Do you have multiple retirement accounts lying around and don’t know what to do with them? On this episode of Retirement Starts Today we answer 2 listener questions. One is about having multiple retirement accounts with multiple custodians, the other is about how to withdraw from a portfolio in retirement without adding additional risk. Then we’ll talk about a retirement headline regarding changes in the Medicare supplements C and F. Listen in to another exciting episode of Retirement Starts Today so you can help yourself prepare for life in retirement.Listen in to another exciting episode of #RetirementStartsToday so you can help yourself prepare for life in #retirement Click To Tweet
Outline of This Episode
- [1:42] What do you do when you have multiple retirement accounts and multiple custodians?
- [7:25] Does withdrawing from the bond side of your portfolio increase the risk of your portfolio?
- [12:09] Medicare supplements C and F will no longer be available to newly 65-year-olds starting next year
What do you do when you have multiple retirement accounts and multiple custodians?
Pat and his wife in Minnesota have multiple retirement accounts split between IRA’s 401K’s. They currently have no bonds. He would like to know how they should tidy them all up and allocate for bonds.
You aren’t gaining any diversification by having so many old accounts, simply more confusion especially as RMD begins to play a role. You should be able to consolidate all of your retirement investments into a small number of accounts. Generally, your choices break down as follows: traditional IRA, Roth IRA, and also a non-retirement brokerage account. Old 401Ks, traditional IRAs, rollover IRAs, 403Bs, etc. can all be combined into one account per person. This means for a retired couple: we’ll often see 5 accounts for the household which include:
- Spouse A – traditional IRA
- Spouse A – Roth IRA
- Spouse B – traditional IRA
- Spouse B – Roth IRA
- Joint account – a non-retirement brokerage account
Does withdrawing from the bond side of your portfolio increase the risk of your portfolio?
This is a fantastic question. Every time we take a distribution from bonds or cash, we are tilting our portfolio a bit more heavily toward stocks. Here is an extreme example: if we have a 40% allocation to bonds and cash and we are withdrawing 4% per year, after 10 years, we would have a 100% allocation of stocks remaining. During this withdrawal period, we were systematically dialing up the risk and volatility of our portfolio as we reduced our bonds and cash and thus increased our stock positions.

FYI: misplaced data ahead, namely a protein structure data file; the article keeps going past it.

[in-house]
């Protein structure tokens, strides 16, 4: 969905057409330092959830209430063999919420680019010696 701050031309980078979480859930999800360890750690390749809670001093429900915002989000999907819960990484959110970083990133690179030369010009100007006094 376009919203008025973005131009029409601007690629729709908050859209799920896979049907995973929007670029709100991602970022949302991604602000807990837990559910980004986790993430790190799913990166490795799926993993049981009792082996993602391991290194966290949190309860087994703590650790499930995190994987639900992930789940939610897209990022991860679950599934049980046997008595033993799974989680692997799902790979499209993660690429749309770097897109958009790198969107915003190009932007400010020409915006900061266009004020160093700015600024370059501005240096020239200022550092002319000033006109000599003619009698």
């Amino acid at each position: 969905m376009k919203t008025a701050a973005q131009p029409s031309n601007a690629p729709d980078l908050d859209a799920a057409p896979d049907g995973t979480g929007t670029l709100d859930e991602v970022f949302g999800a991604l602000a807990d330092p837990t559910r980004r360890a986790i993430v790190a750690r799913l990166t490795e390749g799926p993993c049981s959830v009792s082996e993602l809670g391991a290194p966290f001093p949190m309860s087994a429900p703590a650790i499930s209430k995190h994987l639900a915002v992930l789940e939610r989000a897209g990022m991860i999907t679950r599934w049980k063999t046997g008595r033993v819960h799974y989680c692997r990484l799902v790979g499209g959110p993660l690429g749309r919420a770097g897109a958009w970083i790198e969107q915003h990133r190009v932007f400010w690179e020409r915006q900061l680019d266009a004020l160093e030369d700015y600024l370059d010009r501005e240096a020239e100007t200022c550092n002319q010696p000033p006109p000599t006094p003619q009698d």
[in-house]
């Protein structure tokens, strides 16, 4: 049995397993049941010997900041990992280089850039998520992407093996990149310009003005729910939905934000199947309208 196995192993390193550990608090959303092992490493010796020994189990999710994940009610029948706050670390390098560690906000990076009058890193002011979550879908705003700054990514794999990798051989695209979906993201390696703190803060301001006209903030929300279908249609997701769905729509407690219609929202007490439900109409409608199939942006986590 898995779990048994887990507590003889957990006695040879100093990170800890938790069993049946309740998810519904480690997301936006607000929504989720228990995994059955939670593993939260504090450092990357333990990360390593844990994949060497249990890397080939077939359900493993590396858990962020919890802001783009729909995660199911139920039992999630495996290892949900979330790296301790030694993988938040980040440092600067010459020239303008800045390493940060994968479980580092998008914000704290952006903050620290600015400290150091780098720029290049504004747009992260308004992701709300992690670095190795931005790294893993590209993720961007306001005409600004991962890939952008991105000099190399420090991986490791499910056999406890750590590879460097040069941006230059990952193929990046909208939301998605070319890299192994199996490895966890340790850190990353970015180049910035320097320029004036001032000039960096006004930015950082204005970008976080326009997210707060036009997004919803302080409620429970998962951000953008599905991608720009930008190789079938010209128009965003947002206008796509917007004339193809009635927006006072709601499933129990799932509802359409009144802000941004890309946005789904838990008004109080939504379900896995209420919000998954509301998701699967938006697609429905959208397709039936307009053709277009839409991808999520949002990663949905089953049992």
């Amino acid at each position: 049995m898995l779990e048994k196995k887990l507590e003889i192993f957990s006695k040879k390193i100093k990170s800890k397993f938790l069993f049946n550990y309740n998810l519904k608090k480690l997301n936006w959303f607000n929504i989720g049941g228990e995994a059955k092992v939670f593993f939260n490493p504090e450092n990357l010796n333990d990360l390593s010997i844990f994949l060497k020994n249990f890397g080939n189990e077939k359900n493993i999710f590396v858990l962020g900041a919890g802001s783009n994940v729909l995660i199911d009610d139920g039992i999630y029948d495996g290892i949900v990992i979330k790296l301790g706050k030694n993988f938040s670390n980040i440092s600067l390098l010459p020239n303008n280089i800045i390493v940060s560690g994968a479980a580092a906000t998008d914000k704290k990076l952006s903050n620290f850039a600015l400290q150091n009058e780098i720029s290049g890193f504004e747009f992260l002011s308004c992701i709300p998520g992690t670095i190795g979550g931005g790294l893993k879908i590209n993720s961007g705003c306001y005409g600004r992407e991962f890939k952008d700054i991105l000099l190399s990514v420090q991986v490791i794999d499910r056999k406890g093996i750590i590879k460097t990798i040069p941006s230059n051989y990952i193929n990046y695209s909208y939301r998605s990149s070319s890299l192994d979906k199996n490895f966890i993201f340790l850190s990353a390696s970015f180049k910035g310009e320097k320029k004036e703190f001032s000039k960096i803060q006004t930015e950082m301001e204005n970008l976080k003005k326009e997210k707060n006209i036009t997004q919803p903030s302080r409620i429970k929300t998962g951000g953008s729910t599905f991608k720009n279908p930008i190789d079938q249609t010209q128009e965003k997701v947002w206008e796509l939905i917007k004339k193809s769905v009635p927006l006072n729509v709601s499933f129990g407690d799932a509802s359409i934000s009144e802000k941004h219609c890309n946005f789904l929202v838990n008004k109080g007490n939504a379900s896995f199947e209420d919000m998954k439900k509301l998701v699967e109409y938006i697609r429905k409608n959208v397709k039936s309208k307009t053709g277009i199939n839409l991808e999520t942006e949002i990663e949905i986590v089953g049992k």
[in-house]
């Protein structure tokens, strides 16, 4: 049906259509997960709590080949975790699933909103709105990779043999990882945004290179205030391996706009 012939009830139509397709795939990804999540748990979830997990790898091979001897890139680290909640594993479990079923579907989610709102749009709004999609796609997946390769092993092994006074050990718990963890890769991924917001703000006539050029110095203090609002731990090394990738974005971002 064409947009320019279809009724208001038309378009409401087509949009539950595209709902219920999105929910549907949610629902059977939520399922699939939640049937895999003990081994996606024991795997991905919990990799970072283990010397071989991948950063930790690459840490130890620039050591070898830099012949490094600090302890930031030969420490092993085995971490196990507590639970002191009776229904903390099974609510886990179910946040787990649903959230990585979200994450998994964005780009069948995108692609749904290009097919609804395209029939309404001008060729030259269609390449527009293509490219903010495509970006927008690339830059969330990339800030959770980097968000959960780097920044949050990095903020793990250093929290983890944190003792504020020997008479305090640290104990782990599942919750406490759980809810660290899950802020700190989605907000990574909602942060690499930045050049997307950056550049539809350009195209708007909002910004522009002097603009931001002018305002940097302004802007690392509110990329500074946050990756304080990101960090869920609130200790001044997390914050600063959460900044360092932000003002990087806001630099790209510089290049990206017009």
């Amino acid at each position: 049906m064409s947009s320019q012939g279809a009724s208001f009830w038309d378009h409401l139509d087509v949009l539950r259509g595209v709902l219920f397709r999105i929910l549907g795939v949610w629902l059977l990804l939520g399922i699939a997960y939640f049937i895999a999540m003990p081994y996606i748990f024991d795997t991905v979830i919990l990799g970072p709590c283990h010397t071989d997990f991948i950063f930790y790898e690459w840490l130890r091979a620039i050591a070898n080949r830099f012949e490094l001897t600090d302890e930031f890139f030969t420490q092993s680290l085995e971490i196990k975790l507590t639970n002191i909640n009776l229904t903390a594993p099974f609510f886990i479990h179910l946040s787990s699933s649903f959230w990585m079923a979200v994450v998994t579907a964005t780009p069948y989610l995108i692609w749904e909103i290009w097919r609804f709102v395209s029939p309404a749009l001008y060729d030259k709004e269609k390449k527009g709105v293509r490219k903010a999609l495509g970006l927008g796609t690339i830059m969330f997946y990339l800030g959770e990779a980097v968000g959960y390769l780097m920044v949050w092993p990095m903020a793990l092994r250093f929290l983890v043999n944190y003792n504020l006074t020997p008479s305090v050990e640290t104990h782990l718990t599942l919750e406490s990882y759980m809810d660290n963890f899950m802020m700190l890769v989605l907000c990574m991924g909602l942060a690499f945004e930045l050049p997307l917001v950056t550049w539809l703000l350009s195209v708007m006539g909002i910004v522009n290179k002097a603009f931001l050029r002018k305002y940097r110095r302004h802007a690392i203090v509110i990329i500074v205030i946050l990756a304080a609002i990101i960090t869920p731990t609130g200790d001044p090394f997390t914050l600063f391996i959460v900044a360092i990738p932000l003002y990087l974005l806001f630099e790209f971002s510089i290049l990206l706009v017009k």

How do we remedy this increase in risk?
The way to decrease risk is to periodically rebalance. Even a DIY investor can handle it with a simple spreadsheet. List each percentage allocation next to each fund name. Next, create an acceptable level of drift next to each fund which could be somewhere between 2% and 10% depending on your own risk tolerance. For example, you have a 10% allocation to your favorite small-cap index fund and that fund has a fantastic quarter. Your position that was formerly 10% is now 15%, and your maximum acceptable drift was 2%. Simply trim that position back to your desired 10% and redistribute your profit to another area of your portfolio. Basically, if you don’t rebalance enough you expose yourself to more risk, but if you rebalance too frequently you won’t allow for any growth.
One day I’ll create a free rebalancing spreadsheet for my listeners to use and put it up on my website. If you already have your own rebalancing spreadsheet that you use I would love to have a look at it. Please email me at Benjamin@RST.com.How do we remedy this increase in risk of constantly withdrawing from bonds and cash in #retirement? Click To Tweet
Medicare supplements C and F will no longer be available to newly 65-year-olds starting next year
Medicare doesn’t cover all of your healthcare needs. Instead, it functions like a typical 80/20 healthcare plan. Many people choose to supplement Medicare with a gap plan. Plans C and F are considered the ‘Cadillac Plans’ since they cover all remaining costs. Plan G is a good alternative to plans C and F.
What does this mean for people that already have plans C and F? We all know health insurance gets more expensive every year and Medicare supplement plans are no different. Now that C and F won’t have the younger and healthier population joining they may become even more expensive at a faster rate than ever before.
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